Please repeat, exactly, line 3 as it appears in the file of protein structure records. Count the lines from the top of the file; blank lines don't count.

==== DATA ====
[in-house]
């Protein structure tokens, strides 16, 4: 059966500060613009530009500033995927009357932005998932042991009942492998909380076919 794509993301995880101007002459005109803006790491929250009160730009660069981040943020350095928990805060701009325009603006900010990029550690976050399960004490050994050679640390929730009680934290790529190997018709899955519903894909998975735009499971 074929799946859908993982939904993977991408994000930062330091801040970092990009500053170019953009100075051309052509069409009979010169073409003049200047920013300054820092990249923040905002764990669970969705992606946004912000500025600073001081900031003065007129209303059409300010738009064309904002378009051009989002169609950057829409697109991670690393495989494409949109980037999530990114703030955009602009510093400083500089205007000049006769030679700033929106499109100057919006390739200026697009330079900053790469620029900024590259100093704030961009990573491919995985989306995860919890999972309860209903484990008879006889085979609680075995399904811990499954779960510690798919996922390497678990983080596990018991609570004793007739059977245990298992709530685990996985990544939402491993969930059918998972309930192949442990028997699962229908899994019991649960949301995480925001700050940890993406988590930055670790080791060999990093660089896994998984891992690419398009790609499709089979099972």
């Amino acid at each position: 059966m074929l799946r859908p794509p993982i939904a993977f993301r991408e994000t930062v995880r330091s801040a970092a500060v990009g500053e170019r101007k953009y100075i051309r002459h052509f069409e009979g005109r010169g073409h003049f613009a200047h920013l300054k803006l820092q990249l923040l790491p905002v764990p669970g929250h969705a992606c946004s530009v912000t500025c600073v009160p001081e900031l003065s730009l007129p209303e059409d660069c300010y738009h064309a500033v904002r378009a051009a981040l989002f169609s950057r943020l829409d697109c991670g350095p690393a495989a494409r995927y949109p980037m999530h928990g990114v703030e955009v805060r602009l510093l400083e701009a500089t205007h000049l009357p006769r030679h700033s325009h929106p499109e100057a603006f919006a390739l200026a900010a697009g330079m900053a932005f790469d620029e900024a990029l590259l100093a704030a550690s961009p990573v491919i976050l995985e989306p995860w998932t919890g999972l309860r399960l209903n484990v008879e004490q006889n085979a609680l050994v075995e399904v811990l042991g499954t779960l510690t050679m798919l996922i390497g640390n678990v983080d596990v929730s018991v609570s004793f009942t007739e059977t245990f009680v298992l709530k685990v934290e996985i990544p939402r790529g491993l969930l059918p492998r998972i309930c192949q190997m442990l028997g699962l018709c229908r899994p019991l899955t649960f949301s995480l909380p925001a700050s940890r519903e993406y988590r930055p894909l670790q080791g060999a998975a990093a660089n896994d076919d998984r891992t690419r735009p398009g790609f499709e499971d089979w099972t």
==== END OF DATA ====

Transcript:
């Amino acid at each position: 059966m074929l799946r859908p794509p993982i939904a993977f993301r991408e994000t930062v995880r330091s801040a970092a500060v990009g500053e170019r101007k953009y100075i051309r002459h052509f069409e009979g005109r010169g073409h003049f613009a200047h920013l300054k803006l820092q990249l923040l790491p905002v764990p669970g929250h969705a992606c946004s530009v912000t500025c600073v009160p001081e900031l003065s730009l007129p209303e059409d660069c300010y738009h064309a500033v904002r378009a051009a981040l989002f169609s950057r943020l829409d697109c991670g350095p690393a495989a494409r995927y949109p980037m999530h928990g990114v703030e955009v805060r602009l510093l400083e701009a500089t205007h000049l009357p006769r030679h700033s325009h929106p499109e100057a603006f919006a390739l200026a900010a697009g330079m900053a932005f790469d620029e900024a990029l590259l100093a704030a550690s961009p990573v491919i976050l995985e989306p995860w998932t919890g999972l309860r399960l209903n484990v008879e004490q006889n085979a609680l050994v075995e399904v811990l042991g499954t779960l510690t050679m798919l996922i390497g640390n678990v983080d596990v929730s018991v609570s004793f009942t007739e059977t245990f009680v298992l709530k685990v934290e996985i990544p939402r790529g491993l969930l059918p492998r998972i309930c192949q190997m442990l028997g699962l018709c229908r899994p019991l899955t649960f949301s995480l909380p925001a700050s940890r519903e993406y988590r930055p894909l670790q080791g060999a998975a990093a660089n896994d076919d998984r891992t690419r735009p398009g790609f499709e499971d089979w099972t």